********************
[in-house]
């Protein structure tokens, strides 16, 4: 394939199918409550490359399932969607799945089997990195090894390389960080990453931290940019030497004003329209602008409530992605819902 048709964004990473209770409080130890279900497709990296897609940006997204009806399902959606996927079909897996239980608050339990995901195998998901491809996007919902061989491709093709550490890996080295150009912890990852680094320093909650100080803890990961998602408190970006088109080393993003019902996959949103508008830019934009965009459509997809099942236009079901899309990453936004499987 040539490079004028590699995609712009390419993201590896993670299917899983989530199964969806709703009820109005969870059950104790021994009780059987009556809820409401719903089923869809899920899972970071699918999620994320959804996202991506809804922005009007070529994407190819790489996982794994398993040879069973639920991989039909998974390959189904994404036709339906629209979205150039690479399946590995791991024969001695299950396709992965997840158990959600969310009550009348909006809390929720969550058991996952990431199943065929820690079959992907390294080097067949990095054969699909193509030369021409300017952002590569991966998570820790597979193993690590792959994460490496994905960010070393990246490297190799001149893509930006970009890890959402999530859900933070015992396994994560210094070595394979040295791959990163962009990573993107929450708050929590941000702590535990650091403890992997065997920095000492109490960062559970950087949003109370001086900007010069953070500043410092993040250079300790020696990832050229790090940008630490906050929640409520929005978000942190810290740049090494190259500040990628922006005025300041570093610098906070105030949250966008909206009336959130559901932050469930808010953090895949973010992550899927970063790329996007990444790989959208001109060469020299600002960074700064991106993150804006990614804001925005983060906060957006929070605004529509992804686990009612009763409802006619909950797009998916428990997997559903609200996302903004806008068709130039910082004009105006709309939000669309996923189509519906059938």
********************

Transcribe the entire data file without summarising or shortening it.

[in-house]
């Protein structure tokens, strides 16, 4: 394939199918409550490359399932969607799945089997990195090894390389960080990453931290940019030497004003329209602008409530992605819902 048709964004990473209770409080130890279900497709990296897609940006997204009806399902959606996927079909897996239980608050339990995901195998998901491809996007919902061989491709093709550490890996080295150009912890990852680094320093909650100080803890990961998602408190970006088109080393993003019902996959949103508008830019934009965009459509997809099942236009079901899309990453936004499987 040539490079004028590699995609712009390419993201590896993670299917899983989530199964969806709703009820109005969870059950104790021994009780059987009556809820409401719903089923869809899920899972970071699918999620994320959804996202991506809804922005009007070529994407190819790489996982794994398993040879069973639920991989039909998974390959189904994404036709339906629209979205150039690479399946590995791991024969001695299950396709992965997840158990959600969310009550009348909006809390929720969550058991996952990431199943065929820690079959992907390294080097067949990095054969699909193509030369021409300017952002590569991966998570820790597979193993690590792959994460490496994905960010070393990246490297190799001149893509930006970009890890959402999530859900933070015992396994994560210094070595394979040295791959990163962009990573993107929450708050929590941000702590535990650091403890992997065997920095000492109490960062559970950087949003109370001086900007010069953070500043410092993040250079300790020696990832050229790090940008630490906050929640409520929005978000942190810290740049090494190259500040990628922006005025300041570093610098906070105030949250966008909206009336959130559901932050469930808010953090895949973010992550899927970063790329996007990444790989959208001109060469020299600002960074700064991106993150804006990614804001925005983060906060957006929070605004529509992804686990009612009763409802006619909950797009998916428990997997559903609200996302903004806008068709130039910082004009105006709309939000669309996923189509519906059938």